USAF Wants To Turn HC-130J’s Self Defense Suite Into “Sauron’s Eye” Vision System

The U.S. Air Force wants to leverage the cameras in the directional infrared countermeasures system on the HC-130J Combat King II rescue aircraft and turn them into an augmented vision system, similar in general concept to the Distributed Aperture System on the F-35 Joint Strike Fighter, to give the crew better situational awareness. The service has nicknamed the project Sauron’s Eye, a reference to chief villain Sauron’s all-seeing magical eye in J.R.R. Tolkien’s The Lord of the Rings trilogy, and the results could easily find their way onto any other aircraft with the similar self-protection systems installed.

On Apr. 30, 2019, the Air Force Materiel Command (AFMC) first issued a request for contractors to send in white papers detailing their proposals for how to modify Northrop Grumman’s Large Aircraft Infrared Countermeasure (LAIRCM) system on the HC-130J to meet these requirements. The Combat King II first entered service in 2013 and LAIRCM is standard equipment for the plane during combat search and rescue operations.

“The HC-130J aircraft configuration, as it stands today, physically limits crew scanning capabilities to the paratroop door windows and the front windows of the aircraft,” the contracting notice, which AFMC posted on the U.S. government’s main contracting website FedBizOpps, explained. “To meet current mission requirements, additional SA [situational awareness] devices are required to provide HC-130J crew members significantly enhanced capabilities to scan for factor threats around the aircraft as well as to assist with personnel recovery.”

LAIRCM already offers the basic building blocks of an augmented vision system. Designed to counter short-range heat-seeking surface to air missiles, it employs a Missile Approach Warning System (MAWS) consisting of five infrared video cameras positioned around the plane to spot those incoming threats. That system then cues a turreted laser, which shines into the missile’s seeker, blinding and confusing it, and throwing it off course.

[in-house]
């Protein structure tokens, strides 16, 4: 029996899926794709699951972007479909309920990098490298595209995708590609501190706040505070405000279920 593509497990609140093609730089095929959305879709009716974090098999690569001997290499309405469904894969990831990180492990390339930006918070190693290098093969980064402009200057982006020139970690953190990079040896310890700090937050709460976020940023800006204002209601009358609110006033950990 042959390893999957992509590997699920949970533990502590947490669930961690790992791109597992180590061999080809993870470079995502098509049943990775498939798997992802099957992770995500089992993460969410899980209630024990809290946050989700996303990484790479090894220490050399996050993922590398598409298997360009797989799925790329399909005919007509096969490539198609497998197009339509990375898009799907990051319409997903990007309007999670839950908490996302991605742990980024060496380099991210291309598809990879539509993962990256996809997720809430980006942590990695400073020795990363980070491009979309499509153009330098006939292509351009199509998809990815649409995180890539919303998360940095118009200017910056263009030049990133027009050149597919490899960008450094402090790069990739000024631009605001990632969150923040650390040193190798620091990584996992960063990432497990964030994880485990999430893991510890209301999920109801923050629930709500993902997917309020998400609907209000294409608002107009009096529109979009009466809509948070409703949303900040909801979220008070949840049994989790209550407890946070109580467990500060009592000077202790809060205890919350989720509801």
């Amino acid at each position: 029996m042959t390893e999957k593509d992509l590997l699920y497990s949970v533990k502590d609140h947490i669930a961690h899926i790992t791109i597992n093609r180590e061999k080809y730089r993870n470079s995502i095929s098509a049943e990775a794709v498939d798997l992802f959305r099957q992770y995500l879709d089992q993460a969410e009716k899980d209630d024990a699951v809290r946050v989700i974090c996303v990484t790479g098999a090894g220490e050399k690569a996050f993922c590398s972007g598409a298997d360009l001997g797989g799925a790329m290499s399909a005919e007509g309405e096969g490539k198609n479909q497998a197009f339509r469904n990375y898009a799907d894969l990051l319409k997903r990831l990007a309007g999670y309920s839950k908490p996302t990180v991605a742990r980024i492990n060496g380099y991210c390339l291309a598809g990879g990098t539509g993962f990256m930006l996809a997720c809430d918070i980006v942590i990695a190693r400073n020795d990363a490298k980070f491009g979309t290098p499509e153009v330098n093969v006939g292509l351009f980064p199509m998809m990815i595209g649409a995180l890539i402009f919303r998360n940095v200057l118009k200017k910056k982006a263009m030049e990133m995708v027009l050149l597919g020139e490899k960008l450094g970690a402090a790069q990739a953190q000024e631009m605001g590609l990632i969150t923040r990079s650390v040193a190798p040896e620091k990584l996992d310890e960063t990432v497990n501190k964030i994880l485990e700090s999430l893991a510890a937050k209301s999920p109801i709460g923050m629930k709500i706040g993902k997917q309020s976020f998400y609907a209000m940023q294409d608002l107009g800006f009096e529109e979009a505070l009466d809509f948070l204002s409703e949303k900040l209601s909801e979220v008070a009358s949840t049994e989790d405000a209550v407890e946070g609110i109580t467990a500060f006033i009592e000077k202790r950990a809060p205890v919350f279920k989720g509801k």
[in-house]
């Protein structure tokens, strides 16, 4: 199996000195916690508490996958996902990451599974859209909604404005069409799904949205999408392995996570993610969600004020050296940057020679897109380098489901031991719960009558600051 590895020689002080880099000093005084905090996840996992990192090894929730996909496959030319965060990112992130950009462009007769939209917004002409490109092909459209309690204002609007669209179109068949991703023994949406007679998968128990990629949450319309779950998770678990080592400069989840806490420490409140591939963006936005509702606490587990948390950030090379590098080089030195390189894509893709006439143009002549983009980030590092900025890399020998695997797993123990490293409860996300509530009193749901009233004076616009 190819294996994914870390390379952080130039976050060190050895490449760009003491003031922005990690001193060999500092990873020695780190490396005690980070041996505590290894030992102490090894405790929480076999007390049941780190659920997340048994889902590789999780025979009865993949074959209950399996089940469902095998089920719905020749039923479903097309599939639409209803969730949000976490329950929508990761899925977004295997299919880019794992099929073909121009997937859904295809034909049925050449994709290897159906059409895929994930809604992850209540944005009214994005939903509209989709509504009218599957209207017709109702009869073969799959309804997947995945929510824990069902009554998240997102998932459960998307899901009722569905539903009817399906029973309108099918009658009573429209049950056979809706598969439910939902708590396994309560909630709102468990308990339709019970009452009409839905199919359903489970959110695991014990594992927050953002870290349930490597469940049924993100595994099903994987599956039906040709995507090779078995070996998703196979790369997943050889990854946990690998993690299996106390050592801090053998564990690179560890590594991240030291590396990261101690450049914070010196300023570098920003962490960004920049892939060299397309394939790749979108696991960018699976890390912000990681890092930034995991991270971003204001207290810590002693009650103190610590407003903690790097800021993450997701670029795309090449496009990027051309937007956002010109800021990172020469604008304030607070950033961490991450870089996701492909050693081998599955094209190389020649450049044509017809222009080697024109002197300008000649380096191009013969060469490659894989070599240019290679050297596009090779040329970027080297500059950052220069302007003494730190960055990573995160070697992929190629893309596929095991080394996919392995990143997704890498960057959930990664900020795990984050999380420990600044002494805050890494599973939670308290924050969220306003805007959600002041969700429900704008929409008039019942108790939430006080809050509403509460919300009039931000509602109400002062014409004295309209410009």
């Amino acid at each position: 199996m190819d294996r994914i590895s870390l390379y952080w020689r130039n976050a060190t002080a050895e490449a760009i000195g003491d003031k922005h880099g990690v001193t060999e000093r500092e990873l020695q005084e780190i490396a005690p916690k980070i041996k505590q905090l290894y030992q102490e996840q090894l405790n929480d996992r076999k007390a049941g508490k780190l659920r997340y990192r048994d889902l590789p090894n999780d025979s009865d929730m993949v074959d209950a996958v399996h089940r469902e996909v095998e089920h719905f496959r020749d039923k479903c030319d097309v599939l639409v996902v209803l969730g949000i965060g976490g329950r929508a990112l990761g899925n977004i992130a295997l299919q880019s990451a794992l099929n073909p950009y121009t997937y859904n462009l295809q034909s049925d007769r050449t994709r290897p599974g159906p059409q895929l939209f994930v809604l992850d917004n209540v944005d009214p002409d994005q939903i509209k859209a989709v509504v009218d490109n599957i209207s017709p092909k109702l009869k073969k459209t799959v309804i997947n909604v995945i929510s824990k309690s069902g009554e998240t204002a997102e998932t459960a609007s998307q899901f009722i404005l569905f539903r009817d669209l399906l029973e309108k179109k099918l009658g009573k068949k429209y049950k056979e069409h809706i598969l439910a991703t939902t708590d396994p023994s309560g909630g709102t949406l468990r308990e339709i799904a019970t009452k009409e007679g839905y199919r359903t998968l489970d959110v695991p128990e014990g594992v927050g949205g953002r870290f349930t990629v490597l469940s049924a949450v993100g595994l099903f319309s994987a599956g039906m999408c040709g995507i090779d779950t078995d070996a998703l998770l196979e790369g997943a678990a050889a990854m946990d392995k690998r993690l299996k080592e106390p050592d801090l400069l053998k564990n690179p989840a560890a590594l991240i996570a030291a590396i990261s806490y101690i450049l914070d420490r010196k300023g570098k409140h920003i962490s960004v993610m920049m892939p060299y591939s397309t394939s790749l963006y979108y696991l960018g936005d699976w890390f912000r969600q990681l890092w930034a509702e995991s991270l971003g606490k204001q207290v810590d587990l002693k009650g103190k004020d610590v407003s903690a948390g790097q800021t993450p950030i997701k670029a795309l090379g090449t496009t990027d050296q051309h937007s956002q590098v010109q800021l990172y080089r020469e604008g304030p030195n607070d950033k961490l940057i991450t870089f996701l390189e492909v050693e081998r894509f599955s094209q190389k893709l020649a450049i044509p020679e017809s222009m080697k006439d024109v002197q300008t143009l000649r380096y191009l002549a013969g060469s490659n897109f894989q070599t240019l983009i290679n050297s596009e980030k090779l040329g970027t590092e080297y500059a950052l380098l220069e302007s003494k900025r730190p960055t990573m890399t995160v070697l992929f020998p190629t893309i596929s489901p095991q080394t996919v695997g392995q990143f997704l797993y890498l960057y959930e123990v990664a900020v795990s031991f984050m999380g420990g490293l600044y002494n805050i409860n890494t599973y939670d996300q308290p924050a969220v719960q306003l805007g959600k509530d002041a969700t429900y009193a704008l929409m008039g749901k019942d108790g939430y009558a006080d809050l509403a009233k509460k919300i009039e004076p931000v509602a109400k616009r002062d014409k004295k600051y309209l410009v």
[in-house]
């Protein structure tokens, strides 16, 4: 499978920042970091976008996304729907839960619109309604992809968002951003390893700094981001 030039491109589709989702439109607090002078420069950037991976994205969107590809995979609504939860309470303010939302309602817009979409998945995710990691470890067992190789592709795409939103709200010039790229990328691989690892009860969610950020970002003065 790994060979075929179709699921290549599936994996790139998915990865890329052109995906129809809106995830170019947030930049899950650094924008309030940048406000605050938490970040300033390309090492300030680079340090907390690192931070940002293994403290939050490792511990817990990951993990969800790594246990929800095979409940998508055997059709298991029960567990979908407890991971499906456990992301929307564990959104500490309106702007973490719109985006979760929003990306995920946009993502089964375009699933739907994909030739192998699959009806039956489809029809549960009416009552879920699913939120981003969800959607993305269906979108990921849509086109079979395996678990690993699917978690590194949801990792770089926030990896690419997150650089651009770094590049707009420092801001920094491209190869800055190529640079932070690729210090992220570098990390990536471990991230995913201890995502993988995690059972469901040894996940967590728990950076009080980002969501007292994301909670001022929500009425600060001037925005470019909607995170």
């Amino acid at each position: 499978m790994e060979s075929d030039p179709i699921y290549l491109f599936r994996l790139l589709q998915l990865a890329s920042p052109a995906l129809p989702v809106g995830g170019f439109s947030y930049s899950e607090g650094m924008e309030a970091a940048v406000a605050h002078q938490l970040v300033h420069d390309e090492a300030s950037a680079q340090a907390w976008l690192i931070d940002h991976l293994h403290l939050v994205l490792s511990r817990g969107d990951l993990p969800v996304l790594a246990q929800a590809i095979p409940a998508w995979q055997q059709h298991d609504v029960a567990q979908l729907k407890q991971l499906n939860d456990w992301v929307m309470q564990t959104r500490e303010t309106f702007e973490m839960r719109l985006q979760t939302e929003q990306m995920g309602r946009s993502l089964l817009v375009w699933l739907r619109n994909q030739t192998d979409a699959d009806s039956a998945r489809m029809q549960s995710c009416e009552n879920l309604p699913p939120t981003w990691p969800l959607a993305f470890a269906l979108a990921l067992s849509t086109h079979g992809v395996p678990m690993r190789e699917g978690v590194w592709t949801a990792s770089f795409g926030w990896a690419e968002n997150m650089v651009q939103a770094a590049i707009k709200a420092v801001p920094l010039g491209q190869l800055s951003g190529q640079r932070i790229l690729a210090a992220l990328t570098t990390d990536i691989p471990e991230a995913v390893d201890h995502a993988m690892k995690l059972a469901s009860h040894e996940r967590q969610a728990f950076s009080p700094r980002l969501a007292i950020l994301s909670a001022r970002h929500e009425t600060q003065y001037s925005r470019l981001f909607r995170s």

An HC-130J Combat King. One of the plane’s LAIRCM sensors is visible right above and to the right of the main landing gear. One of the laser turrets is visible on the side of the very rear of the fuselage., USAF

“The current LAIRCM system has five sensors installed on the aircraft which are capable of providing infrared (IR) video display in overlapping 360° views around the aircraft,” the Sauron’s Eye request for white papers noted. “However, it lacks the ability to ‘stitch’ them together.”

What this means is that the crew can only look at the field of view of each individual camera independently. Purpose-built distributed aperture systems, such as the AN/AAQ-37 Distributed Aperture System (DAS) on the F-35, which you can read about in more detail here, feature a central processing component that combines these images, or “stitches them together,” into a single pannable feed.

A diagram showing the components in one particular configuration of Northrop Grumman’s Large Aircraft Infrared Countermeasure (LAIRCM) system. This configuration includes six infrared sensors, while the one for the HC-130J only has five. , DOD

In the case of the Joint Strike Fighter, this feed is then projected straight onto the visor of the pilot’s helmet, allowing them to “see” in any direction they look, even “through” the fuselage. In April 2019, Lockheed Martin announced that they had successfully tested a new modular Pilotage Distributed Aperture Sensor (PDAS) system, which you can learn more about in depth here, that functions in much the same way on Bell V-280 Valor tilt rotor. You can see what the view looks like from PDAS in the video below.

One of the requirements for Sauron’s Eye is to combine whatever processing system might transform the LAIRCM into an augmented vision system with either a virtual reality or augmented reality capability. Possible options for meeting this requirement could include a dedicated virtual reality helmet, a system that sends the video feed to some kind of helmet-mounted display, or a hybrid system that displays the feed on a flat screen, but is viewed in stereoscopic 3D for a more immersive picture.